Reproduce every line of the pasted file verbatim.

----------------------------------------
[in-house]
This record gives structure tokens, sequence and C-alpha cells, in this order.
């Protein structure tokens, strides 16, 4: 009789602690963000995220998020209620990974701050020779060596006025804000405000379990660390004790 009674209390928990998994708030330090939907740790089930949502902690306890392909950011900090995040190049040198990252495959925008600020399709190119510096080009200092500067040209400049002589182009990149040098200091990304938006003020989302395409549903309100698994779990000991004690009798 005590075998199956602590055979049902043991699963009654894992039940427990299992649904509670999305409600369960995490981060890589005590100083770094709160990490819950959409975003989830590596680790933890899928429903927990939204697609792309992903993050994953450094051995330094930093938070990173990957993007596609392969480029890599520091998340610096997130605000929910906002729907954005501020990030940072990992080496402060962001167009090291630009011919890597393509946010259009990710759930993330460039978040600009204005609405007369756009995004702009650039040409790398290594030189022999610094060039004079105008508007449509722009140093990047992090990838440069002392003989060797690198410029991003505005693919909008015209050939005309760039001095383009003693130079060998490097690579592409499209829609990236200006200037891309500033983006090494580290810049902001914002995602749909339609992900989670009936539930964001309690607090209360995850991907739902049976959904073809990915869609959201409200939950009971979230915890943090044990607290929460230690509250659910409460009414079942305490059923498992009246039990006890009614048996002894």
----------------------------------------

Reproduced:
[in-house]
This record gives structure tokens, sequence and C-alpha cells, in this order.
């Protein structure tokens, strides 16, 4: 009789602690963000995220998020209620990974701050020779060596006025804000405000379990660390004790 009674209390928990998994708030330090939907740790089930949502902690306890392909950011900090995040190049040198990252495959925008600020399709190119510096080009200092500067040209400049002589182009990149040098200091990304938006003020989302395409549903309100698994779990000991004690009798 005590075998199956602590055979049902043991699963009654894992039940427990299992649904509670999305409600369960995490981060890589005590100083770094709160990490819950959409975003989830590596680790933890899928429903927990939204697609792309992903993050994953450094051995330094930093938070990173990957993007596609392969480029890599520091998340610096997130605000929910906002729907954005501020990030940072990992080496402060962001167009090291630009011919890597393509946010259009990710759930993330460039978040600009204005609405007369756009995004702009650039040409790398290594030189022999610094060039004079105008508007449509722009140093990047992090990838440069002392003989060797690198410029991003505005693919909008015209050939005309760039001095383009003693130079060998490097690579592409499209829609990236200006200037891309500033983006090494580290810049902001914002995602749909339609992900989670009936539930964001309690607090209360995850991907739902049976959904073809990915869609959201409200939950009971979230915890943090044990607290929460230690509250659910409460009414079942305490059923498992009246039990006890009614048996002894």